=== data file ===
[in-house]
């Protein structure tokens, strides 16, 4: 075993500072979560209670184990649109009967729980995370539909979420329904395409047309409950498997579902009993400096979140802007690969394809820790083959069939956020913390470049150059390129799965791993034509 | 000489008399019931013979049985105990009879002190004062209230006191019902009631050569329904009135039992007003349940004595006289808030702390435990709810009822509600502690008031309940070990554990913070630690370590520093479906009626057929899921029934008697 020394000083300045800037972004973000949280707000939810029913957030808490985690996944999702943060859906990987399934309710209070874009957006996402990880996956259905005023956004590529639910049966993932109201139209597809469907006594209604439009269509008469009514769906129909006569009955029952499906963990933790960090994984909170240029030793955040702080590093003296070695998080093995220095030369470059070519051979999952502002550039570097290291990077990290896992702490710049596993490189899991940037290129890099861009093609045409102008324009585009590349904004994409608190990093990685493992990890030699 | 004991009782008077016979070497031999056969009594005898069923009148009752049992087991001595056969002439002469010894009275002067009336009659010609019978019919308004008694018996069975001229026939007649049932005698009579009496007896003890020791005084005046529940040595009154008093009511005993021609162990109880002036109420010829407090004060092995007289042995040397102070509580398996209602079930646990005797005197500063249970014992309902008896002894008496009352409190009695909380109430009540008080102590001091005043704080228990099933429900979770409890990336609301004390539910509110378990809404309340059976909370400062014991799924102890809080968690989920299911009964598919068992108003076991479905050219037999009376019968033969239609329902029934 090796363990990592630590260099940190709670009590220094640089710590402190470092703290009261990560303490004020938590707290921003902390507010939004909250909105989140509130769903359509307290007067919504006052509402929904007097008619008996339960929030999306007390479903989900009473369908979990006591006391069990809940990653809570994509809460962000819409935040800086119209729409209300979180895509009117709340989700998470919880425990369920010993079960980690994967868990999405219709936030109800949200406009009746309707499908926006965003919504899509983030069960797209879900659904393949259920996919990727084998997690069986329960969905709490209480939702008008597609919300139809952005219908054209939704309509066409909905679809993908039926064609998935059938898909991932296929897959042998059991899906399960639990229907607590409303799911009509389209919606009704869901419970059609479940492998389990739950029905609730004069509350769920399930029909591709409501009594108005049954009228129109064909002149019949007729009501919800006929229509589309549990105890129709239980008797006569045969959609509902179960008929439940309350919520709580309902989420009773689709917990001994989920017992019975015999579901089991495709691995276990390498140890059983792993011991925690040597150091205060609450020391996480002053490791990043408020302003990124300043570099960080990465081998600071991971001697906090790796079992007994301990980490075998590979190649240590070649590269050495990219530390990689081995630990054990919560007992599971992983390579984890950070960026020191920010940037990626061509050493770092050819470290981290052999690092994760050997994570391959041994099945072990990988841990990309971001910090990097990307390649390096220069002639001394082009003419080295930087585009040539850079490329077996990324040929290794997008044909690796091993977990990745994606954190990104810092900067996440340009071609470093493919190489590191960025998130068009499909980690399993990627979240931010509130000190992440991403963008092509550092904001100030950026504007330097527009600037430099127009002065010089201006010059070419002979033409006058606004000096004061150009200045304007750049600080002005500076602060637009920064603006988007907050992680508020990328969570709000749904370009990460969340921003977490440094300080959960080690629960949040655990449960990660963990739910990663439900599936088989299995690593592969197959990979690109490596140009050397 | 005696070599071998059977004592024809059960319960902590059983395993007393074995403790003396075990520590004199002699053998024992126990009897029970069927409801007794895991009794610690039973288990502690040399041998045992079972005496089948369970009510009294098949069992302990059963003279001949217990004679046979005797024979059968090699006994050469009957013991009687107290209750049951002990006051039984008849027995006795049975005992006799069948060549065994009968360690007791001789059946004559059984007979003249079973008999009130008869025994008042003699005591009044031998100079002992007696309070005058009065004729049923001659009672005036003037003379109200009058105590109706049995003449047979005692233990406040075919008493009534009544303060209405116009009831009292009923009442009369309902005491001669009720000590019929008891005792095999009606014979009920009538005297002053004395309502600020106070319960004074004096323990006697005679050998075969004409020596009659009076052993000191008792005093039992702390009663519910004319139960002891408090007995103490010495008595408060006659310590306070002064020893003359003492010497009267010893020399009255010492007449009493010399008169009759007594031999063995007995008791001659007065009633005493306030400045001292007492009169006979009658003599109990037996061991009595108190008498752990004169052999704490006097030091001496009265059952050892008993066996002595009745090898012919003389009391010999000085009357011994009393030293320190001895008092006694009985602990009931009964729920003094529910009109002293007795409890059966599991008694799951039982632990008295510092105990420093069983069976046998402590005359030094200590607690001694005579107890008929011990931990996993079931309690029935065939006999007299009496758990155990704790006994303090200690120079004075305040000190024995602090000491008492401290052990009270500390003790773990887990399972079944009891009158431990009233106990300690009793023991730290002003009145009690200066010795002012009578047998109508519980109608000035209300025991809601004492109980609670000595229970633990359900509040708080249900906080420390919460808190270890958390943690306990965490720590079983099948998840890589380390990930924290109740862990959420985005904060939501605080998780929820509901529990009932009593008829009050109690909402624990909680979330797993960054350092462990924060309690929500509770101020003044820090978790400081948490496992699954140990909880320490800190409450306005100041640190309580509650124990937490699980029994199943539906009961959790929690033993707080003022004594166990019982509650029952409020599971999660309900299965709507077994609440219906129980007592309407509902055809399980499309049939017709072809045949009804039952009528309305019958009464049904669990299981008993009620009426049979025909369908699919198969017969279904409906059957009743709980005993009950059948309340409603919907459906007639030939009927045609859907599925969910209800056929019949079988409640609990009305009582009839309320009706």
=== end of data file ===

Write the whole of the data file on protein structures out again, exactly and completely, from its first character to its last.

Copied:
[in-house]
């Protein structure tokens, strides 16, 4: 075993500072979560209670184990649109009967729980995370539909979420329904395409047309409950498997579902009993400096979140802007690969394809820790083959069939956020913390470049150059390129799965791993034509 | 000489008399019931013979049985105990009879002190004062209230006191019902009631050569329904009135039992007003349940004595006289808030702390435990709810009822509600502690008031309940070990554990913070630690370590520093479906009626057929899921029934008697 020394000083300045800037972004973000949280707000939810029913957030808490985690996944999702943060859906990987399934309710209070874009957006996402990880996956259905005023956004590529639910049966993932109201139209597809469907006594209604439009269509008469009514769906129909006569009955029952499906963990933790960090994984909170240029030793955040702080590093003296070695998080093995220095030369470059070519051979999952502002550039570097290291990077990290896992702490710049596993490189899991940037290129890099861009093609045409102008324009585009590349904004994409608190990093990685493992990890030699 | 004991009782008077016979070497031999056969009594005898069923009148009752049992087991001595056969002439002469010894009275002067009336009659010609019978019919308004008694018996069975001229026939007649049932005698009579009496007896003890020791005084005046529940040595009154008093009511005993021609162990109880002036109420010829407090004060092995007289042995040397102070509580398996209602079930646990005797005197500063249970014992309902008896002894008496009352409190009695909380109430009540008080102590001091005043704080228990099933429900979770409890990336609301004390539910509110378990809404309340059976909370400062014991799924102890809080968690989920299911009964598919068992108003076991479905050219037999009376019968033969239609329902029934 090796363990990592630590260099940190709670009590220094640089710590402190470092703290009261990560303490004020938590707290921003902390507010939004909250909105989140509130769903359509307290007067919504006052509402929904007097008619008996339960929030999306007390479903989900009473369908979990006591006391069990809940990653809570994509809460962000819409935040800086119209729409209300979180895509009117709340989700998470919880425990369920010993079960980690994967868990999405219709936030109800949200406009009746309707499908926006965003919504899509983030069960797209879900659904393949259920996919990727084998997690069986329960969905709490209480939702008008597609919300139809952005219908054209939704309509066409909905679809993908039926064609998935059938898909991932296929897959042998059991899906399960639990229907607590409303799911009509389209919606009704869901419970059609479940492998389990739950029905609730004069509350769920399930029909591709409501009594108005049954009228129109064909002149019949007729009501919800006929229509589309549990105890129709239980008797006569045969959609509902179960008929439940309350919520709580309902989420009773689709917990001994989920017992019975015999579901089991495709691995276990390498140890059983792993011991925690040597150091205060609450020391996480002053490791990043408020302003990124300043570099960080990465081998600071991971001697906090790796079992007994301990980490075998590979190649240590070649590269050495990219530390990689081995630990054990919560007992599971992983390579984890950070960026020191920010940037990626061509050493770092050819470290981290052999690092994760050997994570391959041994099945072990990988841990990309971001910090990097990307390649390096220069002639001394082009003419080295930087585009040539850079490329077996990324040929290794997008044909690796091993977990990745994606954190990104810092900067996440340009071609470093493919190489590191960025998130068009499909980690399993990627979240931010509130000190992440991403963008092509550092904001100030950026504007330097527009600037430099127009002065010089201006010059070419002979033409006058606004000096004061150009200045304007750049600080002005500076602060637009920064603006988007907050992680508020990328969570709000749904370009990460969340921003977490440094300080959960080690629960949040655990449960990660963990739910990663439900599936088989299995690593592969197959990979690109490596140009050397 | 005696070599071998059977004592024809059960319960902590059983395993007393074995403790003396075990520590004199002699053998024992126990009897029970069927409801007794895991009794610690039973288990502690040399041998045992079972005496089948369970009510009294098949069992302990059963003279001949217990004679046979005797024979059968090699006994050469009957013991009687107290209750049951002990006051039984008849027995006795049975005992006799069948060549065994009968360690007791001789059946004559059984007979003249079973008999009130008869025994008042003699005591009044031998100079002992007696309070005058009065004729049923001659009672005036003037003379109200009058105590109706049995003449047979005692233990406040075919008493009534009544303060209405116009009831009292009923009442009369309902005491001669009720000590019929008891005792095999009606014979009920009538005297002053004395309502600020106070319960004074004096323990006697005679050998075969004409020596009659009076052993000191008792005093039992702390009663519910004319139960002891408090007995103490010495008595408060006659310590306070002064020893003359003492010497009267010893020399009255010492007449009493010399008169009759007594031999063995007995008791001659007065009633005493306030400045001292007492009169006979009658003599109990037996061991009595108190008498752990004169052999704490006097030091001496009265059952050892008993066996002595009745090898012919003389009391010999000085009357011994009393030293320190001895008092006694009985602990009931009964729920003094529910009109002293007795409890059966599991008694799951039982632990008295510092105990420093069983069976046998402590005359030094200590607690001694005579107890008929011990931990996993079931309690029935065939006999007299009496758990155990704790006994303090200690120079004075305040000190024995602090000491008492401290052990009270500390003790773990887990399972079944009891009158431990009233106990300690009793023991730290002003009145009690200066010795002012009578047998109508519980109608000035209300025991809601004492109980609670000595229970633990359900509040708080249900906080420390919460808190270890958390943690306990965490720590079983099948998840890589380390990930924290109740862990959420985005904060939501605080998780929820509901529990009932009593008829009050109690909402624990909680979330797993960054350092462990924060309690929500509770101020003044820090978790400081948490496992699954140990909880320490800190409450306005100041640190309580509650124990937490699980029994199943539906009961959790929690033993707080003022004594166990019982509650029952409020599971999660309900299965709507077994609440219906129980007592309407509902055809399980499309049939017709072809045949009804039952009528309305019958009464049904669990299981008993009620009426049979025909369908699919198969017969279904409906059957009743709980005993009950059948309340409603919907459906007639030939009927045609859907599925969910209800056929019949079988409640609990009305009582009839309320009706």